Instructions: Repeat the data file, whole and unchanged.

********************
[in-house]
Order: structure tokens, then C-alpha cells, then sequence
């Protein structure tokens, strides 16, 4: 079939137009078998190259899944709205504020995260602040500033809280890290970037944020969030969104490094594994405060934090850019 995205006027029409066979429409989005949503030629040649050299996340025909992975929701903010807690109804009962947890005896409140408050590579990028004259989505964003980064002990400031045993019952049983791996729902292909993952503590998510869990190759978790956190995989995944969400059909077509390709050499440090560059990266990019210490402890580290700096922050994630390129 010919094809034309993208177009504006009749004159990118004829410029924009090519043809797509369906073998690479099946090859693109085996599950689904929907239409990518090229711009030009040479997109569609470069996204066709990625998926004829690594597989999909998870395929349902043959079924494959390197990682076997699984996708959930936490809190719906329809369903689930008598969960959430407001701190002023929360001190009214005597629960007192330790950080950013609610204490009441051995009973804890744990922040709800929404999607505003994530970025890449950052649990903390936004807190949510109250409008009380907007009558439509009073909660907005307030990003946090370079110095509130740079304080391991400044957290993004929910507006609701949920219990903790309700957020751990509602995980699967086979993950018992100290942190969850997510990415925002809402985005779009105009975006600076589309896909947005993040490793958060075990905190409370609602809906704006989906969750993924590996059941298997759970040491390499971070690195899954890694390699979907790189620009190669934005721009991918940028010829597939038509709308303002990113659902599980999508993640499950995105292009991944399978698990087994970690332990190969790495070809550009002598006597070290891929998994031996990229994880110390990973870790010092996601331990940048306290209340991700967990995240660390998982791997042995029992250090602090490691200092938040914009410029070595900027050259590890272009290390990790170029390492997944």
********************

[in-house]
Order: structure tokens, then C-alpha cells, then sequence
């Protein structure tokens, strides 16, 4: 079939137009078998190259899944709205504020995260602040500033809280890290970037944020969030969104490094594994405060934090850019 995205006027029409066979429409989005949503030629040649050299996340025909992975929701903010807690109804009962947890005896409140408050590579990028004259989505964003980064002990400031045993019952049983791996729902292909993952503590998510869990190759978790956190995989995944969400059909077509390709050499440090560059990266990019210490402890580290700096922050994630390129 010919094809034309993208177009504006009749004159990118004829410029924009090519043809797509369906073998690479099946090859693109085996599950689904929907239409990518090229711009030009040479997109569609470069996204066709990625998926004829690594597989999909998870395929349902043959079924494959390197990682076997699984996708959930936490809190719906329809369903689930008598969960959430407001701190002023929360001190009214005597629960007192330790950080950013609610204490009441051995009973804890744990922040709800929404999607505003994530970025890449950052649990903390936004807190949510109250409008009380907007009558439509009073909660907005307030990003946090370079110095509130740079304080391991400044957290993004929910507006609701949920219990903790309700957020751990509602995980699967086979993950018992100290942190969850997510990415925002809402985005779009105009975006600076589309896909947005993040490793958060075990905190409370609602809906704006989906969750993924590996059941298997759970040491390499971070690195899954890694390699979907790189620009190669934005721009991918940028010829597939038509709308303002990113659902599980999508993640499950995105292009991944399978698990087994970690332990190969790495070809550009002598006597070290891929998994031996990229994880110390990973870790010092996601331990940048306290209340991700967990995240660390998982791997042995029992250090602090490691200092938040914009410029070595900027050259590890272009290390990790170029390492997944």